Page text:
Under § 2254(e)(2), "[i]f the applicant has failed to develop the factual basis of the a claim in State court proceedings, the court shall not hold an evidentiary hearing on a claim unless" one of two exceptions is met. 28 U.S.C. § 2254(e)(2). In Michael Williams v. Taylor, 529 U.S. 420 (2000), the Court explained that Congress' use of the term "`failed to develop' implies some lack of diligence[.]" Id. at 430. Thus, "[u]nder the opening clause of § 2254(e)(2), a failure to develop the factual basis of a claim is not established unless there is lack of diligence, or some greater fault, attributable to the prisoner or the prisoner's counsel." Id. at 432. Here, it is doubtful whether petitioner would be entitled to an evidentiary hearing under § 2254(e)(2) even if one were otherwise necessary under Rule 8. However, because one is not necessary, the Court need not resolve this issue. 2
witnesses. As explained in the Report, however, petitioner has presented no indication of the purported testimony of two of the witness, and with respect to the third witness he has presented no affidavit from the witness corroborating his bald assertion that she would have testified at trial in a manner favorable to him. Speculative allegations or allegations which are contradicted by the record are insufficient to entitle a petitioner to an evidentiary hearing, see Getsy v. Mitchell, 495 F.3d 295, 312 (6th Cir. 2007); Young v. Herring, 938 F.2d 543, 560 & n.12 (5th Cir. 1991). Petitioner's "`bald assertions and conclusory allegations do not provide sufficient ground to warrant requiring . . . an evidentiary hearing.'" Washington v. Renico, 455 F.3d 722, 733 (6th Cir. 2006) (quoting Stanford v. Parker, 266 F.3d 442, 460 (6th Cir. 2001)). Thus petitioner is not entitled to an evidentiary hearing under Rule 8. Appointment of Counsel Petitioner also seeks appointment of counsel to assist him in presenting his habeas claims. There is no constitutional right to counsel in habeas proceedings. See Cobas v. Burgess, 306 F.3d 441, 444 (6th Cir. 2002). Appointment of counsel in a habeas proceeding is generally appropriate only if an evidentiary hearing is required or exceptional circumstances deprive the petitioner of the means to adequately investigate, prepare, or present a colorable claim. See Lemeshko v. Wrona, 325 F. Supp. 2d 778, 787 (E.D. Mich. 2004). Petitioner has adequately briefed his claims, and no evidentiary hearing is warranted. Thus, the assistance of counsel is not necessary for petitioner to adequately present his claims. Accordingly, it is ORDERED that petitioner's motion for evidentiary hearing and motion for appointment of counsel are both hereby DENIED. The attention of the parties is drawn to FED. R. CIV. P. 72(a), which provides a period of ten days from the date of this Order within which to file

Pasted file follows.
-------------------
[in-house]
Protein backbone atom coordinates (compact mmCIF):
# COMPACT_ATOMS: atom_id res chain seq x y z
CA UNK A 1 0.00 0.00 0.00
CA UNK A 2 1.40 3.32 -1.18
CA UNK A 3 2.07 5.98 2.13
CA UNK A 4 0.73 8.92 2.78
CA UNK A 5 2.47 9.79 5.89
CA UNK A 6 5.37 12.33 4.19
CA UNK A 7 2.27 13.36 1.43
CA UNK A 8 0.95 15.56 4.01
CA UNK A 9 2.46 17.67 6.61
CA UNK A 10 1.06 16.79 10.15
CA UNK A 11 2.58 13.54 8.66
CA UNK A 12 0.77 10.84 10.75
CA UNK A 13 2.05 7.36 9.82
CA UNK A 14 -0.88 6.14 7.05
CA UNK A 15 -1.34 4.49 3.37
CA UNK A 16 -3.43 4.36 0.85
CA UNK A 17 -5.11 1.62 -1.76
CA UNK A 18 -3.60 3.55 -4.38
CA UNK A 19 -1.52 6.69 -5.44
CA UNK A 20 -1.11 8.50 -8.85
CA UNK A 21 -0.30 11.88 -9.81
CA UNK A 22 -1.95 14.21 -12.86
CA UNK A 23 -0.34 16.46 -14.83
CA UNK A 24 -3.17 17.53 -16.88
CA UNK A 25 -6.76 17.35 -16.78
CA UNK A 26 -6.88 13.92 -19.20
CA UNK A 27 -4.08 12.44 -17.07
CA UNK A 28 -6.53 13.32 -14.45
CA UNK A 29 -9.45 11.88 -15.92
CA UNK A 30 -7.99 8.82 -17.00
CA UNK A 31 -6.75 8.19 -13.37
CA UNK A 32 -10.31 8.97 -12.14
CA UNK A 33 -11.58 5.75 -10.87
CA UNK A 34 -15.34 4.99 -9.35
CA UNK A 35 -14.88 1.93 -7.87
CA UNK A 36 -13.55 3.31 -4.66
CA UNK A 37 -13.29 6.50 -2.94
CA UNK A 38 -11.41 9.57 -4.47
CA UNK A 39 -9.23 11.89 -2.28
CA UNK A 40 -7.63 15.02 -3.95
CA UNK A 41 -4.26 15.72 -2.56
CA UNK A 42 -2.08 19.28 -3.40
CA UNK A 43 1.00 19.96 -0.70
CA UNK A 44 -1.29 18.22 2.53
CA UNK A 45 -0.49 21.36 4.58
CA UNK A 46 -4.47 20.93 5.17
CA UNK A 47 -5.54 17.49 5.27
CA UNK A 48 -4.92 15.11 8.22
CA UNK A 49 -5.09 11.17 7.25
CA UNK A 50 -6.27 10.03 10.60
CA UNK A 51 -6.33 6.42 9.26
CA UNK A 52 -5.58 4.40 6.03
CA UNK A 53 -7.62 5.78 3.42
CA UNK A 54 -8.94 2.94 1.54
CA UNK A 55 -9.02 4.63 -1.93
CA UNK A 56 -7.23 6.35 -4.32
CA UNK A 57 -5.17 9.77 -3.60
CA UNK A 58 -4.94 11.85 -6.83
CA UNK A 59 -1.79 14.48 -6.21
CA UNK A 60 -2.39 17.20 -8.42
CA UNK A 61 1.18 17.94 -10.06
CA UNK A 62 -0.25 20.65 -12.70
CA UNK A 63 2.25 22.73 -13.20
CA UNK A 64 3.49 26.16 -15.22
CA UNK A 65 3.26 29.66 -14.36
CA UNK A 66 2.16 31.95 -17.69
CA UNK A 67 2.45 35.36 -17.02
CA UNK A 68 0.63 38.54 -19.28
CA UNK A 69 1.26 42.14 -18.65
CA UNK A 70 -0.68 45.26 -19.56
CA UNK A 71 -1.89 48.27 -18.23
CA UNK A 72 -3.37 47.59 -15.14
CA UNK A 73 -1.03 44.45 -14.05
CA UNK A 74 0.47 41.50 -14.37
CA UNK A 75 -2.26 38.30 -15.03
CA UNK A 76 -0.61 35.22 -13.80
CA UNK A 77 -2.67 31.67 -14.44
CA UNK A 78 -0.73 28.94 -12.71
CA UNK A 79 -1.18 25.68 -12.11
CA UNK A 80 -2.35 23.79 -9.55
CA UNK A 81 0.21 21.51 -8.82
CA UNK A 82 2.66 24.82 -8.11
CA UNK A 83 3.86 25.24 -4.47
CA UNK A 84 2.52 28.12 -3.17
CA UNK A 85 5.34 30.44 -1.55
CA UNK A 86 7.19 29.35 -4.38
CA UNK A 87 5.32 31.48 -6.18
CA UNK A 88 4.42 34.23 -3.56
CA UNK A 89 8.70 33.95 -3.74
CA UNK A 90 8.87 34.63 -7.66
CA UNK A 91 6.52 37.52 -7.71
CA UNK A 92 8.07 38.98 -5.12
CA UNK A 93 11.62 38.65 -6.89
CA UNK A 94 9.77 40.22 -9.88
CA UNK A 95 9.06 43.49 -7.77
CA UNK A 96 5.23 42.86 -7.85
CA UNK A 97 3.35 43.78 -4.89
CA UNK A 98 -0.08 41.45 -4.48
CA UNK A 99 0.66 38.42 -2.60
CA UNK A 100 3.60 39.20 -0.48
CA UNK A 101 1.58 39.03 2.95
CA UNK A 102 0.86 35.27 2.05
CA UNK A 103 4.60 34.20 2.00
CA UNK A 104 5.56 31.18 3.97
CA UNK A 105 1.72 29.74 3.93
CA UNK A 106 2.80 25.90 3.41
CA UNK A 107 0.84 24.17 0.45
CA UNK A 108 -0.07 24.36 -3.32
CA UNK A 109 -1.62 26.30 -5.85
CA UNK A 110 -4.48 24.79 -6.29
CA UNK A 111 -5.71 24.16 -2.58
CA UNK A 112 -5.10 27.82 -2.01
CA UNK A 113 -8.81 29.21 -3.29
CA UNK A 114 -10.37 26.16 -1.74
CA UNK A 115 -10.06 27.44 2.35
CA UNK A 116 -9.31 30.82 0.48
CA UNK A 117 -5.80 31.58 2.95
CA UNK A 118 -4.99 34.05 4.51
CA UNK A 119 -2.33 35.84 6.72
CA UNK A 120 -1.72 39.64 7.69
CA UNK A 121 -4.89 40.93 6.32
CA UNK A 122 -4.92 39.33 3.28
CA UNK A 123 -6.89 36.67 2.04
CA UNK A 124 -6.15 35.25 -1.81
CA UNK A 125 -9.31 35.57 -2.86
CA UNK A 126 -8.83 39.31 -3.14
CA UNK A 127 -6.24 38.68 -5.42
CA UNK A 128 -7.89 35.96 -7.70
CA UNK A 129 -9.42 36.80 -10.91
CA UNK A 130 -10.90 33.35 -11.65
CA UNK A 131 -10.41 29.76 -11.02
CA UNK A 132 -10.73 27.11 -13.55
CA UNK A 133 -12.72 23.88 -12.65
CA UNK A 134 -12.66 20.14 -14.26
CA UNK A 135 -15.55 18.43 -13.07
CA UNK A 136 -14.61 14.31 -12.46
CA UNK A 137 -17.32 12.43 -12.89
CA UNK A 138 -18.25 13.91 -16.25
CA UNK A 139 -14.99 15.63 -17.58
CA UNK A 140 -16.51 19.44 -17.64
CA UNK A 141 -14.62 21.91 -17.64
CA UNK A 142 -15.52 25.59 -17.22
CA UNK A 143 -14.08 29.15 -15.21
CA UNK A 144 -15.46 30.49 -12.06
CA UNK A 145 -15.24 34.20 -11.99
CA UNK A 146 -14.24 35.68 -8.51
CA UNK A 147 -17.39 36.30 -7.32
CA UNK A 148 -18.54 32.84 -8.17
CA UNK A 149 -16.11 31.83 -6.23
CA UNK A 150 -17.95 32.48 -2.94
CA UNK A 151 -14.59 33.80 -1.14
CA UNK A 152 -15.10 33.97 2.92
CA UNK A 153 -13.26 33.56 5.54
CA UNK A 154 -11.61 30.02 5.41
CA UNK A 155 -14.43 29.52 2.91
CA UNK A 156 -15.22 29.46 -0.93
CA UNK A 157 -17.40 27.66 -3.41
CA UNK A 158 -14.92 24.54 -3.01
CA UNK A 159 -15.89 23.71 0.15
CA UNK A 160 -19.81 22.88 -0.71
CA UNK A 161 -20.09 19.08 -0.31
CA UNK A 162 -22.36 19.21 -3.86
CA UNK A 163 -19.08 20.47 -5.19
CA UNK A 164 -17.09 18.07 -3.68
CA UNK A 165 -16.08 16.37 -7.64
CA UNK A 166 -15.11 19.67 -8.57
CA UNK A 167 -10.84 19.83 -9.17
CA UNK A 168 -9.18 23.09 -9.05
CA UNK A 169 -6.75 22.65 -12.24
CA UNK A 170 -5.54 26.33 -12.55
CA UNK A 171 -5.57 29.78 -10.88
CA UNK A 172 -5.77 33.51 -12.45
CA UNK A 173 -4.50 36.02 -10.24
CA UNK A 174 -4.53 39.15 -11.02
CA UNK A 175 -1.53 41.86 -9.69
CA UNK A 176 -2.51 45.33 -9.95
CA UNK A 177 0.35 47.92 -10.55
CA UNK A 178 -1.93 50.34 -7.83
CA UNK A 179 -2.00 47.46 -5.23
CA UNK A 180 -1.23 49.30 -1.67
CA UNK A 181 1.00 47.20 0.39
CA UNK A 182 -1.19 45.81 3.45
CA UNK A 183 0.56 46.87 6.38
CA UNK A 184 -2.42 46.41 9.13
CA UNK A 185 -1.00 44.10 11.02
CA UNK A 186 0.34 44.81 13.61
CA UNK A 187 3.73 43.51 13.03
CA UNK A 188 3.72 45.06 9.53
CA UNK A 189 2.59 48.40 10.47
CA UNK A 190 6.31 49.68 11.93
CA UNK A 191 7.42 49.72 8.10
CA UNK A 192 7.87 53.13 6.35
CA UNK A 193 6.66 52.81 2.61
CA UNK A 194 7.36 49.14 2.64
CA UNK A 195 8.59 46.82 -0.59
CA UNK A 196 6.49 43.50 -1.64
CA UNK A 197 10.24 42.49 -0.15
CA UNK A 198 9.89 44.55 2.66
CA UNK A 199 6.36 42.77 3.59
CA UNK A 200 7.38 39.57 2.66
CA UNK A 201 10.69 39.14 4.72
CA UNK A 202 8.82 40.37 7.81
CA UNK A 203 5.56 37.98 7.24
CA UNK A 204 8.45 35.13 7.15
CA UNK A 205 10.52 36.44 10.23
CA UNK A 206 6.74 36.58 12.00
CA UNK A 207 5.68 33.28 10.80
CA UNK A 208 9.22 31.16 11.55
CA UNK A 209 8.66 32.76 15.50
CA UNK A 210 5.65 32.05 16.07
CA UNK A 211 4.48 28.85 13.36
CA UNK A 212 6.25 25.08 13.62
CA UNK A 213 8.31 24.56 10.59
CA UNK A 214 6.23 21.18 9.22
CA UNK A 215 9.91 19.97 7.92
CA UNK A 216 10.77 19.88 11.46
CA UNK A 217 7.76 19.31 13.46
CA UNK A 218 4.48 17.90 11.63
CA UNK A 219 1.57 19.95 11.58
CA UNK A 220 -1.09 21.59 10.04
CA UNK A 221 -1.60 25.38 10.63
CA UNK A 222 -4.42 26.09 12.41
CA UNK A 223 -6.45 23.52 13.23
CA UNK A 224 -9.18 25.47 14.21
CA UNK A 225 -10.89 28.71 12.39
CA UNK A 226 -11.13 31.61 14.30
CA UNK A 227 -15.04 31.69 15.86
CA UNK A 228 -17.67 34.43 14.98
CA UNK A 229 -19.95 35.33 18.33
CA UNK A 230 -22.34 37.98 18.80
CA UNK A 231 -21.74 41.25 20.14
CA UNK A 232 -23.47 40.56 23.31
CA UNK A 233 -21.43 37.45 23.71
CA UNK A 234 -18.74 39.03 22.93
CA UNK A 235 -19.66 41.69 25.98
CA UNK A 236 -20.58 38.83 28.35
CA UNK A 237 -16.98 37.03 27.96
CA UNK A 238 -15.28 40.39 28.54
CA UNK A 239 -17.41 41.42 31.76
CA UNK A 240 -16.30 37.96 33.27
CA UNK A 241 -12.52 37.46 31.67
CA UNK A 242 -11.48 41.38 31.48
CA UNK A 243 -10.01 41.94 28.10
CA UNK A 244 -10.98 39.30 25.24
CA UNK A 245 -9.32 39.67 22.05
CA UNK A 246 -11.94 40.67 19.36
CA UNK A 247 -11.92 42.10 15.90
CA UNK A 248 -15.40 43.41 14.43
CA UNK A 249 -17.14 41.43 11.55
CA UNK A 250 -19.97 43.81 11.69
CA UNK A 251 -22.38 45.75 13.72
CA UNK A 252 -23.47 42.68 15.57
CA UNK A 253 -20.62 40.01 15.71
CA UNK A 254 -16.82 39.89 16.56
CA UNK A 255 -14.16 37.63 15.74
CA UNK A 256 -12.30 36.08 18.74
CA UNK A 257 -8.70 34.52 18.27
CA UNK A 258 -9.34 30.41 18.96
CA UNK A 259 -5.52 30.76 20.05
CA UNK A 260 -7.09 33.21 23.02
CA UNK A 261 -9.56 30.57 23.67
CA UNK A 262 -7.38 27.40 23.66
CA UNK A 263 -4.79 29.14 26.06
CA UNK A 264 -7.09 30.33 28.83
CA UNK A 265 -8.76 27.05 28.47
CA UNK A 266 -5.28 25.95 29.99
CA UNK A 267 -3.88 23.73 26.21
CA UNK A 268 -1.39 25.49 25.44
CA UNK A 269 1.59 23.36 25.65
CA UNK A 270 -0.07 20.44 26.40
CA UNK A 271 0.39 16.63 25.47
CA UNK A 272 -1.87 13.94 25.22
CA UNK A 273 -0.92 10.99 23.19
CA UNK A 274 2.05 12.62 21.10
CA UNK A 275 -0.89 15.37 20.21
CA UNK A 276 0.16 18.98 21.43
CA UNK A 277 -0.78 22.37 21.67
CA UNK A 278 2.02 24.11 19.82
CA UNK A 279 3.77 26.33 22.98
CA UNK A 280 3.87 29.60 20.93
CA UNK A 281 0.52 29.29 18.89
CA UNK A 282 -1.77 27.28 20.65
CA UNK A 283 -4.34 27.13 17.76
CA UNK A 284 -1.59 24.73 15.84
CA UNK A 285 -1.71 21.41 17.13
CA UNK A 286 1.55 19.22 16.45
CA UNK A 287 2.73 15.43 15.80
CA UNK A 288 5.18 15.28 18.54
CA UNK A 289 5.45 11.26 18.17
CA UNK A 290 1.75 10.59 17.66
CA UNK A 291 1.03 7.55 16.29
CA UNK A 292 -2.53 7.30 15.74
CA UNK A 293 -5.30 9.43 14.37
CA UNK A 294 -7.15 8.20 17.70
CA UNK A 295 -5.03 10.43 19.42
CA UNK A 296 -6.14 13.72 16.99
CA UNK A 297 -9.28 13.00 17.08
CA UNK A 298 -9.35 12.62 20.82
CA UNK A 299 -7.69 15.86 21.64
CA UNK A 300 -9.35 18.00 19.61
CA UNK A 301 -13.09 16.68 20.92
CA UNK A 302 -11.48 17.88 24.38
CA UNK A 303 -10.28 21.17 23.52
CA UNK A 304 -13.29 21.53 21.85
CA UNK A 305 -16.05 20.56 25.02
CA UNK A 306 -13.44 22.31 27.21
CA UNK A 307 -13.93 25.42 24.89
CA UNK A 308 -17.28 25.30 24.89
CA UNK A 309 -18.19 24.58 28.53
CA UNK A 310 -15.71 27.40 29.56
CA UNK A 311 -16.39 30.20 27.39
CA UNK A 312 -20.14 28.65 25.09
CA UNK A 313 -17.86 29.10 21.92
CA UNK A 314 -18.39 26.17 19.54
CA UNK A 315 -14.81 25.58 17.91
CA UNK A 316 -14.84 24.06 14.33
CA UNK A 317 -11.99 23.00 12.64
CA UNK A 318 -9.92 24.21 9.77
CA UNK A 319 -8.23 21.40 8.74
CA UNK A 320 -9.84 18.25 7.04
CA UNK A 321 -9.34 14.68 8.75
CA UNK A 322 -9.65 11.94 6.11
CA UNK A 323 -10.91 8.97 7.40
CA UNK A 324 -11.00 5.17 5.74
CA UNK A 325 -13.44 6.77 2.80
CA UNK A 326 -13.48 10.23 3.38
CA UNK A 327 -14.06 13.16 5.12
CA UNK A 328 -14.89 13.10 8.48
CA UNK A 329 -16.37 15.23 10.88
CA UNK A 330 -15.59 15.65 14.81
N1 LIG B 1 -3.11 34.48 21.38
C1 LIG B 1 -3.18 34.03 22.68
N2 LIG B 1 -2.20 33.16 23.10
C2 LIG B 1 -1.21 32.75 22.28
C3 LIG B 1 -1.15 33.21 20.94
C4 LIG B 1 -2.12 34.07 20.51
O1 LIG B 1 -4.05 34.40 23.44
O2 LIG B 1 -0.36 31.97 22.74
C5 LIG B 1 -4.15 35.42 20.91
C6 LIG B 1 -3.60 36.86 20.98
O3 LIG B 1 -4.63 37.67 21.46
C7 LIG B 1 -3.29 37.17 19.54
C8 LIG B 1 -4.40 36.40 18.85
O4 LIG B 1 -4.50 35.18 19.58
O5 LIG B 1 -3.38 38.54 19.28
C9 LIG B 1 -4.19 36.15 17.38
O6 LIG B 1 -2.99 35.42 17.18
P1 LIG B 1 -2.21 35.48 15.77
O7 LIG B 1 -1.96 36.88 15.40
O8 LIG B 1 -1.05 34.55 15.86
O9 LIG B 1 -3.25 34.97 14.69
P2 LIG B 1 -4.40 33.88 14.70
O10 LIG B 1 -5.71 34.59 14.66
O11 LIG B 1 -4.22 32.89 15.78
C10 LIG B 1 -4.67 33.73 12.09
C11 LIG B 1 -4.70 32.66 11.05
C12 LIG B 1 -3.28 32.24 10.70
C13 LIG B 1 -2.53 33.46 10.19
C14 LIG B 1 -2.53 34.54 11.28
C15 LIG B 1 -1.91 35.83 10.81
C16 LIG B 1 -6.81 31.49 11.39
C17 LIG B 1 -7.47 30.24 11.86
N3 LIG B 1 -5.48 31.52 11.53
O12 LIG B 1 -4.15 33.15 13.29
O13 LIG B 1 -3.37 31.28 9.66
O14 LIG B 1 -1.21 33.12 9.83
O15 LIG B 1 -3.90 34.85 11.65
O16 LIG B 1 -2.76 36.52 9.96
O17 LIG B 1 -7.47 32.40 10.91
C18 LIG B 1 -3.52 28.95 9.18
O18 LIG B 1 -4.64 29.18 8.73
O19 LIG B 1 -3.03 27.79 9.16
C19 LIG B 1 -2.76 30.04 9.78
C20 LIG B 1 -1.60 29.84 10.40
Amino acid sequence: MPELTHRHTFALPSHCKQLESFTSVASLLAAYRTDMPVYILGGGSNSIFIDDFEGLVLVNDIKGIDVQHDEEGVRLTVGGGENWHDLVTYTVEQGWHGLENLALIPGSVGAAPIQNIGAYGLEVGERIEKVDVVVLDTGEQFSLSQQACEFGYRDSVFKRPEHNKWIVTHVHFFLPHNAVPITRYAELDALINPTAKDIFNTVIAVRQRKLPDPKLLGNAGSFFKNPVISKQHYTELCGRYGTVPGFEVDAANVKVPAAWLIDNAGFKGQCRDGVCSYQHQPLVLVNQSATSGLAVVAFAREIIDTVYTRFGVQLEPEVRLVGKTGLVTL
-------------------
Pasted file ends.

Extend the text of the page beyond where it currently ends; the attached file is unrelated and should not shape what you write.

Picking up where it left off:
any objections for consideration by the District Judge as may be permissible under 28 U.S.C. § 636(b)(1). IT IS SO ORDERED. s/Paul J. Komives PAUL J. KOMIVES UNITED STATES MAGISTRATE JUDGE Dated: 2/13/09
The undersigned certifies that a copy of the foregoing order was served on the attorneys of record by electronic means or U.S. Mail on February 13, 2009. s/Eddrey Butts Case Manager